Then there was 97.1 KEGL, the Eagle, home to Kidd Kraddick (who apparently has a nationally syndicated show now) in the morning and the station that, in the early '90s, advertised itself as the only rock station with "no rap and no disco." That, we liked, because while some rap was interesting, it was slowly taking over the airwaves and crowding out the hair bands and hard rockers my friends and I loved. The Eagle, at some point, was one of our last refuges for real music--Guns & Roses, AC/DC (always a favorite), even some older classics. It was a massive disappointment, as you might imagine, when the Eagle caved to mainstream teen preferences and played Tone Loc's "Wild Thing." You can imagine the backlash--and I'm not kidding about this. People were angry. I was one of them.

The Eagle rocked progressively more softly, unfortunately, as the years went on, and I believe it disappeared from the D-FW dial just a few years ago after what must have been a 30-year run. (I really don't want to take the time to look this stuff up--sorry.) It was fun while it lasted, although it was probably the most corporate and least genuine of my three rock-radio staples.

On the other hand, the most venerable and honest station--also now gone, which is still a shock to me--was KTXQ, or Q102, as it was much better known. Q102, "Texas' Best Rock," at least seemed genuinely local, although I have no idea who owned it. It was by far the best in D-FW about playing local music. Stevie Ray Vaughn (RIP--I still miss you) was a staple even before the rest of the country caught on to him, and a regular feature called Texas Tapes offered the best undiscovered bands from around the state. Whether any of the Texas Tapes bands ever really made it, I don't remember--but the show was a great way to hear local music that nobody else was playing. Had I been old enough back then (I was mainly a listener in junior high and high school), I would have gone to some clubs to check out those bands. Alas...

Anyway, Q102, for me, had by far the best personalities on the local airwaves. Bo and Jim in the morning were tremendous. (I still remember the famous "It's Bo or Nothing" billboards from the mid-'80s or so that caused a genuine stir in D-FW. They featured an outline of sorts of an otherwise-naked man wearing nothing but a bow over his, well, central region. The supposedly risque billboards sparked a real controversy--as in one with fairly extensive coverage on local TV and in the papers [gotta love the Bible Belt]--and ended up not lasting all that long. But, as the old saying goes, there was no such thing as bad publicity. In that sense, they worked.)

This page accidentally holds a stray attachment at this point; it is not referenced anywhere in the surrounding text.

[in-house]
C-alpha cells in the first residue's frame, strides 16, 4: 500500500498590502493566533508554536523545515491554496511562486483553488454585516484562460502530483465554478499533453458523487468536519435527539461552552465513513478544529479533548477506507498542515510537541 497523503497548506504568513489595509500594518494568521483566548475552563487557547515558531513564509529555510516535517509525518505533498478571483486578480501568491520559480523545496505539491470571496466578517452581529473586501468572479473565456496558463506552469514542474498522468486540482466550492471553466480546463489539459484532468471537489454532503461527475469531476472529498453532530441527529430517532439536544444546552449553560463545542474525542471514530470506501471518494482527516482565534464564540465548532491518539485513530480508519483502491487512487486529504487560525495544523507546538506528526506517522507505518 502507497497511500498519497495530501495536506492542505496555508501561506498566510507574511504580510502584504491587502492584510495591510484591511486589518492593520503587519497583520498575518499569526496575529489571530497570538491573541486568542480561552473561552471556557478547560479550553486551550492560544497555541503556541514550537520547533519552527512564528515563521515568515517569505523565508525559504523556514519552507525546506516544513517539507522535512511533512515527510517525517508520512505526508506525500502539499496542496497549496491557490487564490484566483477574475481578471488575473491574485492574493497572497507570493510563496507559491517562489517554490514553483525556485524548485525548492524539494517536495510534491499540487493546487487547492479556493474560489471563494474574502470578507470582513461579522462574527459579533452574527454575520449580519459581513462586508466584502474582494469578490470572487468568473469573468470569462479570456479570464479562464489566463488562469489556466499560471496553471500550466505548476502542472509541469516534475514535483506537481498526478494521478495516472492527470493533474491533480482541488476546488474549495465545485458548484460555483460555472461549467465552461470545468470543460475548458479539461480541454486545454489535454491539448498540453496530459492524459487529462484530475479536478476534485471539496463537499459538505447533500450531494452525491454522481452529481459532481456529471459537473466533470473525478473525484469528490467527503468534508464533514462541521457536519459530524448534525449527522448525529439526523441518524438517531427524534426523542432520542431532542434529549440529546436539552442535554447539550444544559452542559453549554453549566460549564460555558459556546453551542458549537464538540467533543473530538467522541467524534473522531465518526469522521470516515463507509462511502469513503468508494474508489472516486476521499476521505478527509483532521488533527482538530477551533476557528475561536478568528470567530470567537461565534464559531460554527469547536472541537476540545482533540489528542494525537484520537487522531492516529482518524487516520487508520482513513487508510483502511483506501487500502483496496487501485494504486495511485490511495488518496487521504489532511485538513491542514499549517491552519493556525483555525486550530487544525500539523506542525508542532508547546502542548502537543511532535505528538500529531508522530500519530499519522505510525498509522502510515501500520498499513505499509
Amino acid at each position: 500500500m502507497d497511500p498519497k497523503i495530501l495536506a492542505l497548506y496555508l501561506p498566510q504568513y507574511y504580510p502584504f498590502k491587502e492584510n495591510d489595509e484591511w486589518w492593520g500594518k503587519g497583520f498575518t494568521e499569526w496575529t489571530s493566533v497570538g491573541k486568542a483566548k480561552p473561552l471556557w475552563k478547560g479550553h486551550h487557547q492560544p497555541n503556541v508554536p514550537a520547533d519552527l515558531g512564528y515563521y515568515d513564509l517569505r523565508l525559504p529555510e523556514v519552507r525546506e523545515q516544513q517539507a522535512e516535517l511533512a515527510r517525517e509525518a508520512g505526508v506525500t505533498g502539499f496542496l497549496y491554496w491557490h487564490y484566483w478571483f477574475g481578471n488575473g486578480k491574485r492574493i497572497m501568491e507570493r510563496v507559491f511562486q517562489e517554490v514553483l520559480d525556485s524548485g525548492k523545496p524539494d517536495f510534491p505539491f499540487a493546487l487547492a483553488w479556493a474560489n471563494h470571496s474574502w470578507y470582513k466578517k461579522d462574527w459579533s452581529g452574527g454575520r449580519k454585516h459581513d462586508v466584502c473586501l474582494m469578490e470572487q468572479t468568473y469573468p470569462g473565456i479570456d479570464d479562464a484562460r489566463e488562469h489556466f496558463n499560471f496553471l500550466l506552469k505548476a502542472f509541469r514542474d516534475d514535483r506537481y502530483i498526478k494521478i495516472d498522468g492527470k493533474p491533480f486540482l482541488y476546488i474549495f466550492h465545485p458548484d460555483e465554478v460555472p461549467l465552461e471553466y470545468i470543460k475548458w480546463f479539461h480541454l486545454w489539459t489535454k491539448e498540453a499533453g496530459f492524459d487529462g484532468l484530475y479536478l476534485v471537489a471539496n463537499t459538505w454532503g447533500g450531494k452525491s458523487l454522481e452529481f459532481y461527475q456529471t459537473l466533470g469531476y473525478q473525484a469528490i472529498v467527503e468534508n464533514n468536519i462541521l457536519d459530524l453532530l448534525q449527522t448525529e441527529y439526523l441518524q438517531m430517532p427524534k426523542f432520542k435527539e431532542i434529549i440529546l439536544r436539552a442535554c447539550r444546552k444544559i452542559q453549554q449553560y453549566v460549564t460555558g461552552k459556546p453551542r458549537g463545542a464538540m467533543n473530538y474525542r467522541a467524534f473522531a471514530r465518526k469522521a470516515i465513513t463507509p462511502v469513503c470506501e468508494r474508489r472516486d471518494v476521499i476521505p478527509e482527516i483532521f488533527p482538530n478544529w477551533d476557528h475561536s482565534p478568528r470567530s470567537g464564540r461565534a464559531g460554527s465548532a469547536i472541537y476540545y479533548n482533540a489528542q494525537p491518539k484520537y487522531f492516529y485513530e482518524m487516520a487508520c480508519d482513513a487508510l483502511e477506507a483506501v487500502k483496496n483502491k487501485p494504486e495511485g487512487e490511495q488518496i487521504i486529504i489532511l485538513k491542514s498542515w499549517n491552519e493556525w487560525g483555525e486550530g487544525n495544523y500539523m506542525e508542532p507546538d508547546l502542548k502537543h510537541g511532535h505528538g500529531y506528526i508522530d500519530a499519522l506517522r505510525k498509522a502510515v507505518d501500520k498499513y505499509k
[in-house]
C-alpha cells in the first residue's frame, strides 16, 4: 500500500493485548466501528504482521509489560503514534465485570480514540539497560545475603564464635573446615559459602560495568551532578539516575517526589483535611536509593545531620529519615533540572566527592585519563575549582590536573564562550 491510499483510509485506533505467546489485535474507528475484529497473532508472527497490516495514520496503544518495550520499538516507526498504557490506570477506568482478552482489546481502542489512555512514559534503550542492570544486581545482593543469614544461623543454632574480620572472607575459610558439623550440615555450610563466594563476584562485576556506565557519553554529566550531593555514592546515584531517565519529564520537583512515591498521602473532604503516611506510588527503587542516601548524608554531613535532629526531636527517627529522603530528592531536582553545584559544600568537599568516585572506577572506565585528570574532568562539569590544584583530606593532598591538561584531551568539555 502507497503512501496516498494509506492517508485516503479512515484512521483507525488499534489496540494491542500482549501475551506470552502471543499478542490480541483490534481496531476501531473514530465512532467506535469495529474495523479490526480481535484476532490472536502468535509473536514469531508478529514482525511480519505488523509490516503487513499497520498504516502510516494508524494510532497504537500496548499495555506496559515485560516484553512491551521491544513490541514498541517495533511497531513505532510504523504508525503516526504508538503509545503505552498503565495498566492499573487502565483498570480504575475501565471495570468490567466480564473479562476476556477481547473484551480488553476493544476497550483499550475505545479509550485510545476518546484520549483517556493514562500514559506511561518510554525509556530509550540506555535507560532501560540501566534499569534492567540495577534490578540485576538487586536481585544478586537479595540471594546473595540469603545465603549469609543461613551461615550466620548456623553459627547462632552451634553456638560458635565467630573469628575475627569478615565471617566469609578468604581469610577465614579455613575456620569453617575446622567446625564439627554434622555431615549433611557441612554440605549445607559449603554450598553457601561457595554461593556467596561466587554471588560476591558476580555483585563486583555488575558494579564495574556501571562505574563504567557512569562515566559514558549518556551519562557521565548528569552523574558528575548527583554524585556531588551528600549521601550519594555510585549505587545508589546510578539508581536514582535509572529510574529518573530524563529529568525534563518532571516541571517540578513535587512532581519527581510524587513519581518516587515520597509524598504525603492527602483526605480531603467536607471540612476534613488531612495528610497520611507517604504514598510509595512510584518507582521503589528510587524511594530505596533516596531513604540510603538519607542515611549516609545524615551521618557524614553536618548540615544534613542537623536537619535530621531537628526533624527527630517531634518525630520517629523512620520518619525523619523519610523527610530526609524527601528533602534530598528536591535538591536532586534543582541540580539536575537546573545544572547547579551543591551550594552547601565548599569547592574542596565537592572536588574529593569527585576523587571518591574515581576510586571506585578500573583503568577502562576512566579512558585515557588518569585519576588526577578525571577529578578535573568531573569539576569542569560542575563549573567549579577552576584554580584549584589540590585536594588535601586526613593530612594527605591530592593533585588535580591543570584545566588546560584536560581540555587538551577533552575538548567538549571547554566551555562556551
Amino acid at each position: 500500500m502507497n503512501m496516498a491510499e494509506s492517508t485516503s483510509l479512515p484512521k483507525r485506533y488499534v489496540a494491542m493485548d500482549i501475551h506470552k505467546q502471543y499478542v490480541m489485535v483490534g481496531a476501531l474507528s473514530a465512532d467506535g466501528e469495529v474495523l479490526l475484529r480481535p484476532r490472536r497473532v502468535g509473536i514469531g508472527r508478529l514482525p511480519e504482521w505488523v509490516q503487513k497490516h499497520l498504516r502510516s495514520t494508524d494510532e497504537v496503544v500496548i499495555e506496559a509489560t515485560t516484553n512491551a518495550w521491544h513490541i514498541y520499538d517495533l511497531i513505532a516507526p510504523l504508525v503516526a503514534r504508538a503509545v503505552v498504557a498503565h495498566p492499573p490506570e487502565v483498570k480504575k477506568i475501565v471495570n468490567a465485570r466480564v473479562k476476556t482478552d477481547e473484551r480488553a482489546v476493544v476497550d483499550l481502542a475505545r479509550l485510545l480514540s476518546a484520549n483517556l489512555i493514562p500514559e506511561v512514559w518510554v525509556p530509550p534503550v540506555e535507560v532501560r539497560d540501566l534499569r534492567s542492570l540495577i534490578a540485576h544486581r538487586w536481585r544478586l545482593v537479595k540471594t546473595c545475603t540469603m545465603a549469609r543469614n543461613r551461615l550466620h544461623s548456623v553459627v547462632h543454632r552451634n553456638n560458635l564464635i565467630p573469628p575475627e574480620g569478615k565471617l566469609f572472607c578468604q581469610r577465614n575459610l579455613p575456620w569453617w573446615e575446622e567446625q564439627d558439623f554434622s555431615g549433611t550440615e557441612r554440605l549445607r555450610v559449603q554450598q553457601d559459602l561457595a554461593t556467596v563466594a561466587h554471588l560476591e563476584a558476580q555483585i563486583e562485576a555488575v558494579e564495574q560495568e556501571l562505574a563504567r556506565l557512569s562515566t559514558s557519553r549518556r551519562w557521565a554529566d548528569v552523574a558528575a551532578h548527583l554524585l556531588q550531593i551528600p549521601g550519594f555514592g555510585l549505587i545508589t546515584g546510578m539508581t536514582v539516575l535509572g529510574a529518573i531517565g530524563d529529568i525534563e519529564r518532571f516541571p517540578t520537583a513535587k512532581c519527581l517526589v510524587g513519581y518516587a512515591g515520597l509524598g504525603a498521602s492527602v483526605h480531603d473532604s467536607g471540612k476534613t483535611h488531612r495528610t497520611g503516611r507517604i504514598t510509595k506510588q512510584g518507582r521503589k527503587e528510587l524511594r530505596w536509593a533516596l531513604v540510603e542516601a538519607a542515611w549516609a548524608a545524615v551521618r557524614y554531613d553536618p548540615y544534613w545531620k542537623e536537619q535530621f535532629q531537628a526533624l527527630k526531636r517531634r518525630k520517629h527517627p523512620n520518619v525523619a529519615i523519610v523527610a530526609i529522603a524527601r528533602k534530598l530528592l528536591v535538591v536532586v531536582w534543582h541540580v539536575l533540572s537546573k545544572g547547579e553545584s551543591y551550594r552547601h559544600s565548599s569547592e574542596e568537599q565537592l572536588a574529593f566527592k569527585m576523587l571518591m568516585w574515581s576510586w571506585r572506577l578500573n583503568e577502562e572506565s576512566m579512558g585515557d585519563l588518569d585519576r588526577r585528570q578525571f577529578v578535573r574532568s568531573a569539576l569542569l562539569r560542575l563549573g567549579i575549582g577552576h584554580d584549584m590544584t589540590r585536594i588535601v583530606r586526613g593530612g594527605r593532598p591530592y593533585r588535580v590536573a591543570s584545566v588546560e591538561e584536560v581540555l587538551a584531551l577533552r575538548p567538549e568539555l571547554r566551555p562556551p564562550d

Beyond Bo and Jim, there was Redbeard, a genuine rock journalist who surely must still be around somewhere. The afternoon guy who also did lost of special segments, Redbeard got all the big rock acts of the day into the Q102 studios and actually conducted serious, thought-provoking, non-fawning interviews with them. It was like rock NPR or something--meaningful and memorable in a way rock radio rarely was then and definitely isn't anymore.

Q102 also was home to a show--whether it was locally produced or not, I don't know, but I think it was--called "Flashback," which was a sort of mystical-sounding rock-oldies program. It's hard for me to describe Flashback--if you've heard it, you know what I mean. But it was cool. Just trust me on that.

Outside of NPR, broadcast radio, of course, is mostly dead now, full of stations that play mindless teen-hop and talk radio stations that mostly let idiots air their grievances in front of a bunch of other idiots. I don't actually own a radio tuner now other than the one in my car. In my younger days, I listened to the radio in the evenings, sometimes (and this is a big thing for me to say) as a substitute for watching TV. Not anymore. Satellite radio has never appealed to me--I have an iPod, thanks. Internet radio is better, but I almost never listen to it, honestly. In the car, it's NPR or the iPod for the most part.

But radio used to be a huge part of my life--I still remember my friend, Paul, calling me one Saturday in our high school years to tell me that the Eagle had played six cool songs in a row--and I don't know whether I grew out of that or whether radio just lost me. I suppose it's a little of both. I wouldn't want a fellow 35-year-old frantically ringing me to tell me that (whatever rock station is left in Boston, if there is one) just played six cool songs in a row...but I also wouldn't mind having a radio station around here that played good (non-corporate) new music, pushed local bands and offered some decent personalities.

WFNX is OK for that, I guess, and the college radio stations here (WERS from Emerson in particular) probably do more for broadcast radio than almost any other station in the country does these days. But they don't really matter--'FNX is a major station (if there is still such a thing in radio), but 'ERS and the other college outlets are also-rans down at the far ends of the FM dial. (WBUR, from BU, is actually the local NPR affiliate.) Nobody comes into work talking about the great new band that 'ERS (or even 'FNX) is playing or the funny bit or good non-NPR interview that was on the radio the other day. I do miss that, but that's probably because I'm just nostalgic...kind of like those people who are missing 'BCN today.